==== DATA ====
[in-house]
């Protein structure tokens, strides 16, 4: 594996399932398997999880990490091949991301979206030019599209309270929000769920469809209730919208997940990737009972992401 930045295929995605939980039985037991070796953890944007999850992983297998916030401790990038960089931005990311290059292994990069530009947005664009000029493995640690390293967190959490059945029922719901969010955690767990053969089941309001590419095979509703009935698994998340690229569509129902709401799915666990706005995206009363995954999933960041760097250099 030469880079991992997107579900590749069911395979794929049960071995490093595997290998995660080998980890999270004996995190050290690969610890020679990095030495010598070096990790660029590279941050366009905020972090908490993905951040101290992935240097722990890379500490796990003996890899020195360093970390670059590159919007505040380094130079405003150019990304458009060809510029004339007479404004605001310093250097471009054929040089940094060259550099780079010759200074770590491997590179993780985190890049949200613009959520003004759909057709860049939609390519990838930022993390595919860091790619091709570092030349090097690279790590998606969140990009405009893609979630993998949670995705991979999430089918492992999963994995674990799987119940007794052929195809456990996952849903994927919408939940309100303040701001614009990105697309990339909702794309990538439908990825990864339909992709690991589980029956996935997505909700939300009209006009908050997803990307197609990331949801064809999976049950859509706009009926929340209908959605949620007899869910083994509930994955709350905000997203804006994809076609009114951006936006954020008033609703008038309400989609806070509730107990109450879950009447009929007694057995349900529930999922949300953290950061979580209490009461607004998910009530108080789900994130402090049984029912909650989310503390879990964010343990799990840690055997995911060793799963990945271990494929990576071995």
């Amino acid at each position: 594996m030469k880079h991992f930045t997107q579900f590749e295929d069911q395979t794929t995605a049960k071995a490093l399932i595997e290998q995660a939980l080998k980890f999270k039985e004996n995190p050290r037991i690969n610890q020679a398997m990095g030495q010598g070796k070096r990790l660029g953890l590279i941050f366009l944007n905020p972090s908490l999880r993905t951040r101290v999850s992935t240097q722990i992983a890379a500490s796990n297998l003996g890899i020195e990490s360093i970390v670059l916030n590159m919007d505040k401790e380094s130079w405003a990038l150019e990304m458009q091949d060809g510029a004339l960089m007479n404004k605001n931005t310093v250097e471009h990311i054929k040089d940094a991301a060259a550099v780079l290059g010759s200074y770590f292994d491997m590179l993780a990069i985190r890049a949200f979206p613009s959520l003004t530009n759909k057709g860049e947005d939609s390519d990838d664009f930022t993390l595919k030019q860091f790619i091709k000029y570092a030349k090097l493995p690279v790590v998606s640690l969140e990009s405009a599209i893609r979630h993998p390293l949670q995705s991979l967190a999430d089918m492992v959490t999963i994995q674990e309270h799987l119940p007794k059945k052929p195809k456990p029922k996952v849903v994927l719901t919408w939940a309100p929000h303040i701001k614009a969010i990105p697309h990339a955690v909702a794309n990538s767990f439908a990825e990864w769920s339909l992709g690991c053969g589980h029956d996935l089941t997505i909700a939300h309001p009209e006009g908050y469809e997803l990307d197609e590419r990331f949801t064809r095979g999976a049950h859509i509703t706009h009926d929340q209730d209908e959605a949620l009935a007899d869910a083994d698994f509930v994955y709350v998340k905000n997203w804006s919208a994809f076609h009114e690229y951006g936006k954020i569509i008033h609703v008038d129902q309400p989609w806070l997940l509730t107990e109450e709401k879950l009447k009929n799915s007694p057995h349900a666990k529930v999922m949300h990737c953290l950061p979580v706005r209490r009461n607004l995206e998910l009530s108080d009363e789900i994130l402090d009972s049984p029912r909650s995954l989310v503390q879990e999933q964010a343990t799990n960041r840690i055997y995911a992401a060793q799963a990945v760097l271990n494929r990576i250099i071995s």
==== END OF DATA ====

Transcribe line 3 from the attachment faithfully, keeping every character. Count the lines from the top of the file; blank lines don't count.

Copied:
């Amino acid at each position: 594996m030469k880079h991992f930045t997107q579900f590749e295929d069911q395979t794929t995605a049960k071995a490093l399932i595997e290998q995660a939980l080998k980890f999270k039985e004996n995190p050290r037991i690969n610890q020679a398997m990095g030495q010598g070796k070096r990790l660029g953890l590279i941050f366009l944007n905020p972090s908490l999880r993905t951040r101290v999850s992935t240097q722990i992983a890379a500490s796990n297998l003996g890899i020195e990490s360093i970390v670059l916030n590159m919007d505040k401790e380094s130079w405003a990038l150019e990304m458009q091949d060809g510029a004339l960089m007479n404004k605001n931005t310093v250097e471009h990311i054929k040089d940094a991301a060259a550099v780079l290059g010759s200074y770590f292994d491997m590179l993780a990069i985190r890049a949200f979206p613009s959520l003004t530009n759909k057709g860049e947005d939609s390519d990838d664009f930022t993390l595919k030019q860091f790619i091709k000029y570092a030349k090097l493995p690279v790590v998606s640690l969140e990009s405009a599209i893609r979630h993998p390293l949670q995705s991979l967190a999430d089918m492992v959490t999963i994995q674990e309270h799987l119940p007794k059945k052929p195809k456990p029922k996952v849903v994927l719901t919408w939940a309100p929000h303040i701001k614009a969010i990105p697309h990339a955690v909702a794309n990538s767990f439908a990825e990864w769920s339909l992709g690991c053969g589980h029956d996935l089941t997505i909700a939300h309001p009209e006009g908050y469809e997803l990307d197609e590419r990331f949801t064809r095979g999976a049950h859509i509703t706009h009926d929340q209730d209908e959605a949620l009935a007899d869910a083994d698994f509930v994955y709350v998340k905000n997203w804006s919208a994809f076609h009114e690229y951006g936006k954020i569509i008033h609703v008038d129902q309400p989609w806070l997940l509730t107990e109450e709401k879950l009447k009929n799915s007694p057995h349900a666990k529930v999922m949300h990737c953290l950061p979580v706005r209490r009461n607004l995206e998910l009530s108080d009363e789900i994130l402090d009972s049984p029912r909650s995954l989310v503390q879990e999933q964010a343990t799990n960041r840690i055997y995911a992401a060793q799963a990945v760097l271990n494929r990576i250099i071995s």